Sunday, May 12, 2019

Love in the O.T.


I am lying on a narrow table wearing a skimpy hospital gown. I have a tube fitted into my bladder and that makes me uncomfortable. On one hand I am being given drips, on the other is a tube – I am not sure of its purpose. 

I am surrounded by four gynaecologists, a couple of anaesthetists and surgeons. A male surgeon asks me to lie on my side. I hold my tummy and roll on my side carefully. I turn slowly and assume the fetal position they have asked me to be in. 

I feel my tummy hanging out of the table. The male surgeons hold me but I don’t feel any shame – shame is the last thing on my mind. A doctor comes and removes the flaps of my gown and marks three dots on my spine. With a pen, I suppose. 

The anaesthetist tells me he is going to give me injections. It might hurt but don’t move, he says. He gives me 3 shots on my spine. It hurts a bit and then they ask me to lie on my back. I see them fit something to a monitor so that they can see my heart rate. I have an oxygen mask on.

Slowly, it starts getting hazy. I can no longer feel my legs or hips. They ask me if I can and I mumble a no. A small screen is placed just below my chest. The surgeons put on their masks.

A lady doctor is standing behind me holding my shoulders. She tries to make some small talk. I see the youngest surgeon in the group take a pair of knives. I look away. I can’t feel the pain but I know they are opening me up. 

All of them are chattering happily. This is something they do daily, no big deal for them. I hear my gynaec say, “Now where’s the baby….ah there!”

She takes out a tiny, screaming baby covered in slimy white. “Namaste” she says to you. I have never seen the grim doctor happier than this. She holds you up for me to see and I manage a small smile. “What baby is it?” I ask though I already know. 

A boy, they answer. I smile and look at the clock on the wall. It’s 11.58 AM. This is the moment. The moment that I have fallen in love. I want to keep gazing at you but they have already taken you away.

And now I am being closed up. The screen is taken away and I am all stitched up. The male surgeons with the help of two hospital staff lift me and place me on a bed. And then I am wheeled out of the O.T. to be kept in observation. On the way both my moms come to see me. Their eyes are wet. 

In the observation room I feel like I have slept for an eternity after which I feel a range of things. First the anaesthesia wears off and the pain of the incision sets in. Next my body starts shivering badly – an effect of the medication, the nurse tells me. And then there is great difficulty in simply turning over. 

After a while a nurse brings me my bundle of joy - you. All covered up in a white towel. She asks me if I saw you properly in the O.T. No, I say and she holds you up. A sweet little face with eyes closed, a button of a nose, and darling mouth. Scarce hair. A beautiful baldy. I fall in love again. She puts you on my breast and you feed hungrily.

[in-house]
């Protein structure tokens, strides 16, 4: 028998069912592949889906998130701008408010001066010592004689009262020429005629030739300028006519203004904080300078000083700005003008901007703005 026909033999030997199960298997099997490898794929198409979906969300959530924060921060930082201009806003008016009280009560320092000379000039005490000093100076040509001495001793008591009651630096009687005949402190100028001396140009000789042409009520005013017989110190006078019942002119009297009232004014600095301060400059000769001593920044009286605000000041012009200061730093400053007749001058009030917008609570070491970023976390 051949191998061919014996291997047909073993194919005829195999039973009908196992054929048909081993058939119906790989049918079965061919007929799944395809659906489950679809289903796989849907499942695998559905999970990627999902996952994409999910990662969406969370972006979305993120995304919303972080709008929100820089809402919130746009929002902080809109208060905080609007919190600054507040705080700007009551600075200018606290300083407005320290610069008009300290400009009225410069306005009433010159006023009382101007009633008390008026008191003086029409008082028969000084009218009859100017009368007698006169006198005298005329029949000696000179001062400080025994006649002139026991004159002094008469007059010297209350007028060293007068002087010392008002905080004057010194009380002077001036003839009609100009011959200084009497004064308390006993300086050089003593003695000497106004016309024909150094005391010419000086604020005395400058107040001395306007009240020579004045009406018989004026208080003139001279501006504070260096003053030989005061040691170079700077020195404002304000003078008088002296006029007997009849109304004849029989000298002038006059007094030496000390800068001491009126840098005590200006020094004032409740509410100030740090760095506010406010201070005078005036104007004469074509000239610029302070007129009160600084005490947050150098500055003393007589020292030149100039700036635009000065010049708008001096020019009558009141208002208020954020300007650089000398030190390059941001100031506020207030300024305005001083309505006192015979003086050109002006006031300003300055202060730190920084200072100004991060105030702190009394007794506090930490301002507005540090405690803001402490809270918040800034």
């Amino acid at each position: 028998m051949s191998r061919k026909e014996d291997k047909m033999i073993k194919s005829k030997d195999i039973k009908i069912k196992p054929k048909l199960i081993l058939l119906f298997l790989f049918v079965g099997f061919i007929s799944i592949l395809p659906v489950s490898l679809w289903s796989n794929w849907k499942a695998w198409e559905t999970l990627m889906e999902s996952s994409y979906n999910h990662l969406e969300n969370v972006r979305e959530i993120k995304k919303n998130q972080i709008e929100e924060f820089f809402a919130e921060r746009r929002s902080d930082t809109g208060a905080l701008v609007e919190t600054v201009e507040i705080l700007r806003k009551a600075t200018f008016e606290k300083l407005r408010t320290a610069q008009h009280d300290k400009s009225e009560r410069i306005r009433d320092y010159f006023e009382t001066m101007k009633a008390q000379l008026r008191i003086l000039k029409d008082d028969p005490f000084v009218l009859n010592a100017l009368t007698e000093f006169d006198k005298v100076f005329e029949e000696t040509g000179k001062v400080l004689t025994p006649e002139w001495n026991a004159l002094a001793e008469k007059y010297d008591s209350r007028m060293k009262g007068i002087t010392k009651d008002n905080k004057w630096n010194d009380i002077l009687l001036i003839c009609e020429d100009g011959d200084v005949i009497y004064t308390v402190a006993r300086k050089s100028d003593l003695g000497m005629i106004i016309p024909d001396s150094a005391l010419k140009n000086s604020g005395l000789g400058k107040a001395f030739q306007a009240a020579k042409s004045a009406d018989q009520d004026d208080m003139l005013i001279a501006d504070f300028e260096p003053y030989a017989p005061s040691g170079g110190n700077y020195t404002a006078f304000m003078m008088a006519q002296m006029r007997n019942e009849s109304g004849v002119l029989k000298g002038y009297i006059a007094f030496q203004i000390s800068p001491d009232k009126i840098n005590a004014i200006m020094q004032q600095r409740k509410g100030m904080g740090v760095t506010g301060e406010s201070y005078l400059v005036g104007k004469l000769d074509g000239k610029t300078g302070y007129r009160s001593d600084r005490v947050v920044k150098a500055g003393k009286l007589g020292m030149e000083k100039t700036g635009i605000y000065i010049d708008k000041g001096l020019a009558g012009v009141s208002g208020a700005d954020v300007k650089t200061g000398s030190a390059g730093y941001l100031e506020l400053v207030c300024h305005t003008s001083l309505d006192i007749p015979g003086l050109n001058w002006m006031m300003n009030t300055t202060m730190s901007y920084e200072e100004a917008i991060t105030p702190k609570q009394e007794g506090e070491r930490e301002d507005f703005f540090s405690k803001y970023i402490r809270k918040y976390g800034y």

They bring you in 2-3 times for feeds. And then finally they shift me to the room. Here begins our journey – together as a family. 

Your father is by my side all the time. While we are asleep, while we are awake. He helps me to the bathroom for 2 days as I am in pain. He bathes me, feeds me, helps me change my blood stained napkins. He holds us close, close to his heart. As your father sees to my needs with loving care, I hope you become that kind of man to your wife.

I did not write the harrowing details of my c-section to make you squeamish or to prove I went through a lot. It is just to tell you how much every woman goes through to nurture a life. Respect women because they deserve as much respect as any man. Respect everyone – man, woman, child, animal. For we are all equal. We are all one. We complement each other.

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PS: This is an excerpt from my diary that I keep for my son. I will give it to him when he is old enough to understand. 

Also, a very happy Mother's Day to every mother - whether you pushed the baby out or had him/her taken out, it doesn't matter. What matters is what follows - the beautiful journey of motherhood. Huge shout-out to all our mothers, for setting the bar really, really high for us. We are supermoms if we can be half as good as they have been!

6 comments:

  1. I was recommended this blog by my cousin. I am not sure whether this post is written by him as no one else know such detailed about my difficulty.

    You're wonderful! Thanks!

    ReplyDelete
  2. Hiii ..... U r back with ur writing s....guess who I am😁

    ReplyDelete
  3. Hi Chechi... how have you been?? Long time..... have been waiting for your posts....

    ReplyDelete
  4. Anonymous
    Thanks!

    Anonymous
    Mm...Anon?

    Unknown
    This comment section is getting increasingly interesting with a whole lot of unnamed faces! :D I am good, but please tell me your name :)

    ReplyDelete
    Replies
    1. Hihi...I'm Vidya☺

      Delete
    2. Aah..Vidya! :) How's it going in Dubai? And how is your little one? How's Rahul?

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